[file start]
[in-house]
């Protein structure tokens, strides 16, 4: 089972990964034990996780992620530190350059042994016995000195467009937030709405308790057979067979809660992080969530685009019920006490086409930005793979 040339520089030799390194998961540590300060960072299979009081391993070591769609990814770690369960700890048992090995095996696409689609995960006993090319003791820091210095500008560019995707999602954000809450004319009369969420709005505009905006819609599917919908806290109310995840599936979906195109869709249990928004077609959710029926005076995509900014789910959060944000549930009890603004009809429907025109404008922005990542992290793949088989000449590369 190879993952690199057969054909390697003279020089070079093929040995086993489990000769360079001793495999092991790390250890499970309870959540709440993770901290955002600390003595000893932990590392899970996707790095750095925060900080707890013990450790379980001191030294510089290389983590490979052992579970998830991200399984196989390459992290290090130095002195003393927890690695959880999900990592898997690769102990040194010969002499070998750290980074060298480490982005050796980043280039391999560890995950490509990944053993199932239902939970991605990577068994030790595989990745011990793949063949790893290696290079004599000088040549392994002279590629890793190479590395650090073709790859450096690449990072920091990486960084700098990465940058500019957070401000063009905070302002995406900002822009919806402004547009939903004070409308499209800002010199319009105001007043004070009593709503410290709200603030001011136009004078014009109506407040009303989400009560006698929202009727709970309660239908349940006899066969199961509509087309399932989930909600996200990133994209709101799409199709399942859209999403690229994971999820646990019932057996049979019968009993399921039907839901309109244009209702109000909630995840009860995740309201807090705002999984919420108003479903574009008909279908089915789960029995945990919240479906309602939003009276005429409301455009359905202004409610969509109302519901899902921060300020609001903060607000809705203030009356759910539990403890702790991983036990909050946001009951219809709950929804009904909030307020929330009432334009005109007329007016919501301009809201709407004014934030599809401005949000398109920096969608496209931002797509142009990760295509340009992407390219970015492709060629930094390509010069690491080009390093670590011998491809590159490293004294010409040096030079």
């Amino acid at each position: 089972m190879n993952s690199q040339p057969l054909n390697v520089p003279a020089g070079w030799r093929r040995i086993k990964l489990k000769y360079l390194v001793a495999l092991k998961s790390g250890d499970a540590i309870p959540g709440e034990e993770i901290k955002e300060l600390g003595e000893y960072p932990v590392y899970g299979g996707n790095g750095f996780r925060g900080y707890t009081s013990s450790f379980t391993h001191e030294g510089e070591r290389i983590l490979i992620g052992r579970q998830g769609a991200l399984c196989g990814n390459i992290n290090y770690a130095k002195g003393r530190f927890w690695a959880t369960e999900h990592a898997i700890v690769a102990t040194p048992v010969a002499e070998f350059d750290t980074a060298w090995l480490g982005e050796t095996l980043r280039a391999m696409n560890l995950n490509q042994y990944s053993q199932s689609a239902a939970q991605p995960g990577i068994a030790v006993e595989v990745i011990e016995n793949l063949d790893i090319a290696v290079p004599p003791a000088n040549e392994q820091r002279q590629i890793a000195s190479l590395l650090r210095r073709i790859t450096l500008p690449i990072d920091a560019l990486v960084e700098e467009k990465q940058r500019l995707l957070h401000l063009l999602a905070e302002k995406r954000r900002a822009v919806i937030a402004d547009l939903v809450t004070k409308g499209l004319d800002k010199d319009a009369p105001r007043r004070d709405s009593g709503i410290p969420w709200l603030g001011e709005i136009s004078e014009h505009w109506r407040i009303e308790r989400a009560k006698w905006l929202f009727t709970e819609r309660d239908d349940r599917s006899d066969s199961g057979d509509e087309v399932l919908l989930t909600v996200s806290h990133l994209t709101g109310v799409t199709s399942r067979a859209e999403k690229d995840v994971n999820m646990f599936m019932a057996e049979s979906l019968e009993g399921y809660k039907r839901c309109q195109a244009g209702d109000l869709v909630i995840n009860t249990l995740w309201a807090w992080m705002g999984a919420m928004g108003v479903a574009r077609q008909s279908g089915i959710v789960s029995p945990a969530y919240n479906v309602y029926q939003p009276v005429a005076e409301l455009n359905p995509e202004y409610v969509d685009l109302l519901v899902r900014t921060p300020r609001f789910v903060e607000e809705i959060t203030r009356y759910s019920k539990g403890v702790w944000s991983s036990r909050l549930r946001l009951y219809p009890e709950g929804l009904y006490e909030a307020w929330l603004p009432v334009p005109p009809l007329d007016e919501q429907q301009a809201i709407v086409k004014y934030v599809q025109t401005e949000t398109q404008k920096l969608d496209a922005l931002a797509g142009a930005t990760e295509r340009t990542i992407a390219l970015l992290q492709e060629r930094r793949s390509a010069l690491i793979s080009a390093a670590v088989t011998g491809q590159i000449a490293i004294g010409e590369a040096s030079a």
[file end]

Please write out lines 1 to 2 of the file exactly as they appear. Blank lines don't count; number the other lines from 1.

[in-house]
């Protein structure tokens, strides 16, 4: 089972990964034990996780992620530190350059042994016995000195467009937030709405308790057979067979809660992080969530685009019920006490086409930005793979 040339520089030799390194998961540590300060960072299979009081391993070591769609990814770690369960700890048992090995095996696409689609995960006993090319003791820091210095500008560019995707999602954000809450004319009369969420709005505009905006819609599917919908806290109310995840599936979906195109869709249990928004077609959710029926005076995509900014789910959060944000549930009890603004009809429907025109404008922005990542992290793949088989000449590369 190879993952690199057969054909390697003279020089070079093929040995086993489990000769360079001793495999092991790390250890499970309870959540709440993770901290955002600390003595000893932990590392899970996707790095750095925060900080707890013990450790379980001191030294510089290389983590490979052992579970998830991200399984196989390459992290290090130095002195003393927890690695959880999900990592898997690769102990040194010969002499070998750290980074060298480490982005050796980043280039391999560890995950490509990944053993199932239902939970991605990577068994030790595989990745011990793949063949790893290696290079004599000088040549392994002279590629890793190479590395650090073709790859450096690449990072920091990486960084700098990465940058500019957070401000063009905070302002995406900002822009919806402004547009939903004070409308499209800002010199319009105001007043004070009593709503410290709200603030001011136009004078014009109506407040009303989400009560006698929202009727709970309660239908349940006899066969199961509509087309399932989930909600996200990133994209709101799409199709399942859209999403690229994971999820646990019932057996049979019968009993399921039907839901309109244009209702109000909630995840009860995740309201807090705002999984919420108003479903574009008909279908089915789960029995945990919240479906309602939003009276005429409301455009359905202004409610969509109302519901899902921060300020609001903060607000809705203030009356759910539990403890702790991983036990909050946001009951219809709950929804009904909030307020929330009432334009005109007329007016919501301009809201709407004014934030599809401005949000398109920096969608496209931002797509142009990760295509340009992407390219970015492709060629930094390509010069690491080009390093670590011998491809590159490293004294010409040096030079």